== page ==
Somebody recently asked me this question “Does Shannon Capacity Increase by Dividing a Frequency Band into Narrow Bins”. To be honest I was momentarily confused and thought that this may be the case since many of the modern Digital Communication Systems do use narrow frequency bins e.g. LTE. But on closer inspection I found that the Shannon Capacity does not change, in fact it remains exactly the same. Following is the reasoning for that.

Shannon Capacity is calculated as:

C=B*log2(1+SNR)

or

C=B*log2(1+P/(B*No))

Now if the bandwidth ‘B’ is divided into 10 equal blocks then the transmit power ‘P’ for each block would also be divided by 10 to keep the total transmit power for the entire band to be constant. This means that the factor P/(B*No) remains constant. So the total capacity for the 10 blocks would be calculated as:

C=10*(B/10)*log2(1+P/(B*No))

So the Shannon Capacity for the entire band remains the same.

PS: The reason for the narrower channels is that for a narrow channel the channel appears relatively flat in the frequency domain and the process of equilization is thus simplified (a simple multiplication/division would do).

Note: ‘No’ is the Noise Power Spectral Density and ‘B*No’ is the Noise Power.

Frequency Reuse is a well known concept that has been applied to wireless systems over the past two decades e.g. in GSM systems. As the name suggests Frequency Reuse implies using the same frequencies over different geographical areas. If we have a 25MHz band then we can have 125 GSM channels and 125*8=1000 time multiplexed users in a given geographical area. Now if we want to increase the number of users we would have to reuse the same frequency band in a geographically separated area. The technique usually adopted is to use a fraction of the total frequency band in each cell such that no two neighbor cells use the same frequency. Typically the frequency band is divided into 3 or 7 cells.

The division of the frequency band in to smaller chunks reduces the system capacity e.g. one cell with 25 MHz bandwidth would have much higher capacity then 7 cells having 3.5 MHz each. To overcome this problem a frequency reuse of 1 has been proposed i.e. each cell has the full system bandwidth (nearly). The problem of co-channel interference at the cell boundaries is resolved by dedicating a small chunk of the available spectrum for the cell edges.

In Soft Frequency Reuse (SFR) the cell area is divided into two regions; a central region where all of the frequency band is available and a cell edge area where only a small fraction of the spectrum is available. The spectrum dedicated for the cell edge may also be used in the central region if it is not being used at the cell edge. The lack of spectrum at the cell edge may result in much reduced Shannon Capacity for that region. This is overcome by allocating high power carriers to the users in this region thus improving the SINR and the Shannon Capacity.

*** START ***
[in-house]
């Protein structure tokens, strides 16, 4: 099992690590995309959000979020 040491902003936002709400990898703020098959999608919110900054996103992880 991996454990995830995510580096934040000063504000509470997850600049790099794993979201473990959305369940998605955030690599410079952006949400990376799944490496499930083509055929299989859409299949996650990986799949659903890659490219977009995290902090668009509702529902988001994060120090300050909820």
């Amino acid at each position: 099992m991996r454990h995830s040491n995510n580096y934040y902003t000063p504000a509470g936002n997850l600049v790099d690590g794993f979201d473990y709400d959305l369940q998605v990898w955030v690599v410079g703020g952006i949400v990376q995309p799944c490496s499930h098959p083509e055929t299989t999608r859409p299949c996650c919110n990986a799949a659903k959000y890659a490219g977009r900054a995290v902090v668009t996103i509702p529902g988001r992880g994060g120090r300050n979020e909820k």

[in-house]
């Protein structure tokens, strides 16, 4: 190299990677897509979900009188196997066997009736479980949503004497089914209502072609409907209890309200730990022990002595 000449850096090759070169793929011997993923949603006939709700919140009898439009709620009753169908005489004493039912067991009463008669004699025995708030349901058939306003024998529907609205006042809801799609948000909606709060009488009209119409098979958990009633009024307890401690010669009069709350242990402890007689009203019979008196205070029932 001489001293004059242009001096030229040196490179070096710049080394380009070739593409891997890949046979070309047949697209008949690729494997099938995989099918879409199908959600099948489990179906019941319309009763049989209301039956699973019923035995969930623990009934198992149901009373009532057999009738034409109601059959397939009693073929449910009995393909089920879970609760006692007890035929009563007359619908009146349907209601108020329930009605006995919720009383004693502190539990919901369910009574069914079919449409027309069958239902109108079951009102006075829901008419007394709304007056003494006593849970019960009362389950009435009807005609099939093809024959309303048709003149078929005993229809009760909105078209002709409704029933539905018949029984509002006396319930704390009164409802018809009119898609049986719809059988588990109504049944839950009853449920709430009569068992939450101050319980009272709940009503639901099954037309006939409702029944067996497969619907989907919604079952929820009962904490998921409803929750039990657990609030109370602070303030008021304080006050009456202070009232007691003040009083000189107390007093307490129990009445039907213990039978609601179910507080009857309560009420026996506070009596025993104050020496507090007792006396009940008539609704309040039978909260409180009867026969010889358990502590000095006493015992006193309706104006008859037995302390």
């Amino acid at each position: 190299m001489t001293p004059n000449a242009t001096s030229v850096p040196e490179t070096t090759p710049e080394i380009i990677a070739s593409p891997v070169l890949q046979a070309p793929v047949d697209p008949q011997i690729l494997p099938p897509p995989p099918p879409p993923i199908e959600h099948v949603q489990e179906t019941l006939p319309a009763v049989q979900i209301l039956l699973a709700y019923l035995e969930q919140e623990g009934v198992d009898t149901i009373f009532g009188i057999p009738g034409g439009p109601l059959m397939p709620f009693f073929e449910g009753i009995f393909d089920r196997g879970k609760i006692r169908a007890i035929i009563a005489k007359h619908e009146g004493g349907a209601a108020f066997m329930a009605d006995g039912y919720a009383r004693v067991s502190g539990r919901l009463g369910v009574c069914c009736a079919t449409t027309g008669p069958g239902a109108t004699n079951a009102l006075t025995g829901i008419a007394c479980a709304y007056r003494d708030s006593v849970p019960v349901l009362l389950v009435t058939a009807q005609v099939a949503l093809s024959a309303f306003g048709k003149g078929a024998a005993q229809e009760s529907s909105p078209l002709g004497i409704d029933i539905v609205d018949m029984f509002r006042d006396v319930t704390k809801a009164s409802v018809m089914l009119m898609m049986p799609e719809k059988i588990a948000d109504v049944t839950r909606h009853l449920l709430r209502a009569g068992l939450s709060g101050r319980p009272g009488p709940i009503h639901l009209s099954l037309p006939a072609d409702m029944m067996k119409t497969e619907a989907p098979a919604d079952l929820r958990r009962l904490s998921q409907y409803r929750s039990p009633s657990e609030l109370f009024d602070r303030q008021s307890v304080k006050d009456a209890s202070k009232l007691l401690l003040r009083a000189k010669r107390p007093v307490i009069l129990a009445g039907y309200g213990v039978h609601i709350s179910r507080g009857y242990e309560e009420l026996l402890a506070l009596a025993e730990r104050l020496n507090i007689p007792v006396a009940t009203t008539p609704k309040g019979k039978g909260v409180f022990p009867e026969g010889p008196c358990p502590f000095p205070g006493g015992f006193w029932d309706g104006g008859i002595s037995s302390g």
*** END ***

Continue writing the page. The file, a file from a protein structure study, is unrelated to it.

Note:
1. The Signal to Interference and Noise Ratio is given as:
SINR=Signal Power/(Intercell Interference+Intracell Interference+AWGN Noise)
2. Typically the term capacity was used to describe the number of voice channels (or users) that a system can support. But with modern digital communication systems it usually refers to the Shannon Capacity that can be achieved (in bits/sec/Hz).

[1] Yiwei Yu, Eryk Dutkiewicz, Xiaojing Huang, Markus Mueck and Gengfa Fang, “Performance Analysis of Soft Frequency Reuse for Inter-cell Interference Coordination in LTE Networks”, ISCIT 2010.

The Shannon Capacity of a channel is the data rate that can be achieved over a given bandwidth (BW) and at a particular signal to noise ratio (SNR) with diminishing bit error rate (BER). This has been discussed in an earlier post for the case of SISO channel and additive white Gaussian noise (AWGN). For a MIMO fading channel the capacity with channel not known to the transmitter is given as (both sides have been normalized by the bandwidth [1]):

Shannon Capacity of a MIMO Channel

where N_{T} is the number of transmit antennas, N_{R} is the number of receive antennas, γ is the signal to interference plus noise ratio (SINR), I_{NR} is the N_{R}xN_{R} identity matrix and H is the N_{R}xN_{T} channel matrix. Furthermore, h_{ij}, an element of the matrix H defines the complex channel coefficient between the ith receive antenna and jth transmit antenna. It is quite obvious that the channel capacity (in bits/sec/Hz) is highly dependent on the structure of matrix H. Let us explore the effect of H on the channel capacity.